Dennis Gomo, |
OK, I'm going to make an admission here. My first thoughts, when I hadn't even heard the album yet, were "Geez ... this guy is hot."
After a brief pause for a blush and a reality check (Dennis Gomo is happily married with children, and I'm a long way from Canada), I put the CD in. I was greeted with the lonesome sounds of loons and water, and shortly afteward, a sultry, smoky voice and mix of instruments that's more like a detailed tapestry than an album.
The first track is the one that leads in with the loons. Called "Nippising," after the Canadian lake of the same name, it is a soulful ballad that wraps around you like a blanket. Two songs melding spoken word and vocals follow -- "New World Order" which is a slide-guitar accompanied piece that is so catchy it's insidious, and "Away," a slow swing where the words are every bit as meaningful as the music.
I looked hard to see if there was anything wrong with the album or its production. Gomo self-produced Nippising, and if there are flaws, my ear isn't trained enough to spot them. The visual production of both the CD and the packaging is flawless and well-designed as well.
On a few of the tracks, Gomo's voice sounds a little bit overshadowed by the background singers until listened to a second or third time. Maybe I'm just listening closer now, but his deep, velvety drawl is quite evident and balanced.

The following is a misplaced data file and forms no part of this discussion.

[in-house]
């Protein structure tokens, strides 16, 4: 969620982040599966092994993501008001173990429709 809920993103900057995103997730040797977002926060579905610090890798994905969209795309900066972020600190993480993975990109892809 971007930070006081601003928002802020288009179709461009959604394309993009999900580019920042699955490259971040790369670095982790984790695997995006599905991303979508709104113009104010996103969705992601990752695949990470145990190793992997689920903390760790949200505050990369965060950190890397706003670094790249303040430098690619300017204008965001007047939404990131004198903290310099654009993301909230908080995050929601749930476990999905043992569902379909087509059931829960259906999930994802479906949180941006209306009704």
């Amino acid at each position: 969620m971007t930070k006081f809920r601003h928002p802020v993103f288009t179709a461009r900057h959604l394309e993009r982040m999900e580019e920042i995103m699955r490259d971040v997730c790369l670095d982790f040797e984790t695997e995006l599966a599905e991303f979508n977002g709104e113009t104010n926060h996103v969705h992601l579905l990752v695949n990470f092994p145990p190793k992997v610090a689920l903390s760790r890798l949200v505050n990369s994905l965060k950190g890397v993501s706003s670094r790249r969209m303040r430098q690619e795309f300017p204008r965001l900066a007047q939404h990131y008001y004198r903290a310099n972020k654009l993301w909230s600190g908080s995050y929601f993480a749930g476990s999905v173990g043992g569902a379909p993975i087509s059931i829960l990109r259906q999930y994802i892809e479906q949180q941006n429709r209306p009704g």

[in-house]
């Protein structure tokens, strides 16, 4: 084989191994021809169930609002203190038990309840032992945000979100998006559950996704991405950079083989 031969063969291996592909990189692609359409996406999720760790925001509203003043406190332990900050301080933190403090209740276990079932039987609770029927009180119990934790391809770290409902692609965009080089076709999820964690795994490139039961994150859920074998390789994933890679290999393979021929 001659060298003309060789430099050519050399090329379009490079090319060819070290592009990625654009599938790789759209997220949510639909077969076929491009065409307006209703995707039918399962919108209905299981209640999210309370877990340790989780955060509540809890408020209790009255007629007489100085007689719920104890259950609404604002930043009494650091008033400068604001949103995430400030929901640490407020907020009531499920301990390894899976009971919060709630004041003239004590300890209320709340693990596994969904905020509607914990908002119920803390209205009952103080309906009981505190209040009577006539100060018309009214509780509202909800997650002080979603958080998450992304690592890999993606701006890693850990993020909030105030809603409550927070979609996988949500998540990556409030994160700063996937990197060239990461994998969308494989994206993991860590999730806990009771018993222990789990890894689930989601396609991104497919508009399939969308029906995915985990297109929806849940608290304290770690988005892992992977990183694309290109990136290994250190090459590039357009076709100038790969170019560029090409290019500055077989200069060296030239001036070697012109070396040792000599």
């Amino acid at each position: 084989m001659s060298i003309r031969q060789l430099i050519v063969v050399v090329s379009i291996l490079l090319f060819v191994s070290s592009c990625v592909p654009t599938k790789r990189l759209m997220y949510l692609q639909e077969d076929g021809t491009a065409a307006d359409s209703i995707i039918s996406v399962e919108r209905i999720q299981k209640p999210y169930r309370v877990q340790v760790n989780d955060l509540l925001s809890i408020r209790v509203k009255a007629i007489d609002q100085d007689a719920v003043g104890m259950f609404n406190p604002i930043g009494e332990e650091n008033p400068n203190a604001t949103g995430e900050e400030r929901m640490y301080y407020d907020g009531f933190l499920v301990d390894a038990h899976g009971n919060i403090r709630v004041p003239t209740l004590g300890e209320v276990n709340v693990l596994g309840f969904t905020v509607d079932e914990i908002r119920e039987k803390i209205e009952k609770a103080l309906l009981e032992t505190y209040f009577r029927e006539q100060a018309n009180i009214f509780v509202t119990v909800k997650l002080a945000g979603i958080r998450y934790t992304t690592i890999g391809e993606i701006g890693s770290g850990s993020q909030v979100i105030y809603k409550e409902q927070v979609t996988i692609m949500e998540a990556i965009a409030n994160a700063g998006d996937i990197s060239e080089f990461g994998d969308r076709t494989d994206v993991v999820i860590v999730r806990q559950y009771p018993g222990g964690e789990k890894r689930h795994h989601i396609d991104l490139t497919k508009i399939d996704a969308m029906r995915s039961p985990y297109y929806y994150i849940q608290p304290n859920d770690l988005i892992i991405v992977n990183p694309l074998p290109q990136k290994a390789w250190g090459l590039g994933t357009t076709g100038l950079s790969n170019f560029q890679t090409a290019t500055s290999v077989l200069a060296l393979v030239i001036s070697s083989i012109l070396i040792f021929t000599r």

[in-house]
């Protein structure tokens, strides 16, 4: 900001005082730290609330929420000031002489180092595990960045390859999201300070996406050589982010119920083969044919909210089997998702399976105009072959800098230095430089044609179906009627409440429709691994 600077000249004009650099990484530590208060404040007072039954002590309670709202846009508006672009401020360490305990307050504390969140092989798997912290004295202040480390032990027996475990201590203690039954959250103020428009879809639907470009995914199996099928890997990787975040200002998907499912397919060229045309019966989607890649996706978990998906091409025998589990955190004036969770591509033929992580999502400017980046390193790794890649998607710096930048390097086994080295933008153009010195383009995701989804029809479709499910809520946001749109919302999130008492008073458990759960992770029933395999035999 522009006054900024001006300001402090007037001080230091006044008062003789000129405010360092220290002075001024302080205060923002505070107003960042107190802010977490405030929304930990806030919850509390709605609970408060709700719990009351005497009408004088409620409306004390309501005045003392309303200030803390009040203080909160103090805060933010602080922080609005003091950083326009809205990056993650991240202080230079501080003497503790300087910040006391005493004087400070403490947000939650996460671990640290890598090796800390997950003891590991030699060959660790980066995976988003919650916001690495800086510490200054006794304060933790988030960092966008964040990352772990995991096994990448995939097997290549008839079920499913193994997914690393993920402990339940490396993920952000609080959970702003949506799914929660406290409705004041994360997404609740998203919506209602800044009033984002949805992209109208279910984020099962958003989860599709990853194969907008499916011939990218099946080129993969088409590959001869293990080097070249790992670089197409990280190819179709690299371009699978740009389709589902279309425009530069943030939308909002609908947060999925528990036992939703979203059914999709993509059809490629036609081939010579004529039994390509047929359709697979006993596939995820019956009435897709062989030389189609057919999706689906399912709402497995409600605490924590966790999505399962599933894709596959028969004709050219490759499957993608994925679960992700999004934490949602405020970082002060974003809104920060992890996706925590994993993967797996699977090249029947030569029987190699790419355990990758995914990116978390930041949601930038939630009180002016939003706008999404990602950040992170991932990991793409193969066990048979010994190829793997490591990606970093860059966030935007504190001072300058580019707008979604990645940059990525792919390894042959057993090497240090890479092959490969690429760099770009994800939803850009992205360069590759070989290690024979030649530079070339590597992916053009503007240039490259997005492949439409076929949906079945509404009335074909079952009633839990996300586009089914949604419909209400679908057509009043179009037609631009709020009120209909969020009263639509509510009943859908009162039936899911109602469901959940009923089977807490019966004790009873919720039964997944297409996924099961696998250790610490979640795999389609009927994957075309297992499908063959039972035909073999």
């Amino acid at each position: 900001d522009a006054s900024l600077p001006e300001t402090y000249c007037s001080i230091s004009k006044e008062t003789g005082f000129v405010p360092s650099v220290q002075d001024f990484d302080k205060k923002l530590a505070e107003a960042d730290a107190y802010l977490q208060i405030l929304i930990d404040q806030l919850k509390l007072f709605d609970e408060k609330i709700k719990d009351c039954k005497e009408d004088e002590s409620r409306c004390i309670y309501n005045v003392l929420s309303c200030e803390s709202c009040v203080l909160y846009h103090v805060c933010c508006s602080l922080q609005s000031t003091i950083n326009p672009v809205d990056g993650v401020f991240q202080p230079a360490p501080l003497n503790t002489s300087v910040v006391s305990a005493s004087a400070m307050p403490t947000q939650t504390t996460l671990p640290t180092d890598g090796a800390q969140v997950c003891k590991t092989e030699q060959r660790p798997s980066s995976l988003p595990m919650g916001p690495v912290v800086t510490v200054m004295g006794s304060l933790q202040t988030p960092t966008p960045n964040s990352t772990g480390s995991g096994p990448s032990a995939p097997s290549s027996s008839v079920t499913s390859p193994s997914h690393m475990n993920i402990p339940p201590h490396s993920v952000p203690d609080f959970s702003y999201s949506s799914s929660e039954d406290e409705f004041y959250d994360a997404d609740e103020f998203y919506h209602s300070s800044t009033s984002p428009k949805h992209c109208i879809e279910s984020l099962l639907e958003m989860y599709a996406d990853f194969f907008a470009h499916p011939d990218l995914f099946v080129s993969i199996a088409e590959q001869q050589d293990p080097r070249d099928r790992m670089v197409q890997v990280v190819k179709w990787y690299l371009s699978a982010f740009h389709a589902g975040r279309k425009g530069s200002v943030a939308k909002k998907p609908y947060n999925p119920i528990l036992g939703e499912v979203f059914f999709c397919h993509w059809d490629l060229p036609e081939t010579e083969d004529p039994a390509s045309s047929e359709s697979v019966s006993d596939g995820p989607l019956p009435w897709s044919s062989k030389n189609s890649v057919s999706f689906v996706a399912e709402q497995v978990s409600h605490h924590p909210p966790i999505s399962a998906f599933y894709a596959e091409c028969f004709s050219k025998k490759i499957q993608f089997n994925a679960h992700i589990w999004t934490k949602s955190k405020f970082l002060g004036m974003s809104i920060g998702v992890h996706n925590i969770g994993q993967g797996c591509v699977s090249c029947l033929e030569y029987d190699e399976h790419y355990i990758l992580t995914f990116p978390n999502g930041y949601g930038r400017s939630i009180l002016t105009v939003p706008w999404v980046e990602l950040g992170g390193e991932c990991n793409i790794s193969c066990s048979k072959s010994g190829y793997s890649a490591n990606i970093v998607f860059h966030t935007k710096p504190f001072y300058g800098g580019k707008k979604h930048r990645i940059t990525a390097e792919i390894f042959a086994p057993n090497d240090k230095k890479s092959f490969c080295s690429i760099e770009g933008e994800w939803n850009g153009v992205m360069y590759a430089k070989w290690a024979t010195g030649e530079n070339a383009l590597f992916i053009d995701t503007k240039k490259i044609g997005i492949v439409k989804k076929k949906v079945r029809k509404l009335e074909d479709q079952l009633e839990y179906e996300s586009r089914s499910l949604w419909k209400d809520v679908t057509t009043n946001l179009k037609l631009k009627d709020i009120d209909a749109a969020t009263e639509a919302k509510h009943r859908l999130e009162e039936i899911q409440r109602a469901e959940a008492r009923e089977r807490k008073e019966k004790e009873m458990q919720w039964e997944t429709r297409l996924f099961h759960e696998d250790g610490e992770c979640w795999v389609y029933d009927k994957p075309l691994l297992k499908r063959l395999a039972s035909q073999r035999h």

And speaking of his drawl -- this was something that impressed me at the beginning, too. There is something that is nearly country/western about it from time to time. In most cases, this would be a big turn-off for me -- I grew up in the midwest and even snippets of country music usually sends me into fits. With Gomo's voice, though -- even though it's reminiscent of C&W, it's framed by such an amazing, eclectic collection of percussive elements and harmonica/guitar sounds that even the twang adds texture.
Gomo is in Australia for a year, playing at various folk clubs to take his family across the country. His album is still available, however. I highly recommend picking up a copy, putting it on as background for a quiet evening at home or for a small, intimate dinner. The music itself is so intimate that it can't help but facilitate the same.
Well worth a listen, Nippising is another CD that'll be on my shelf for a long, long time, but will never gather dust.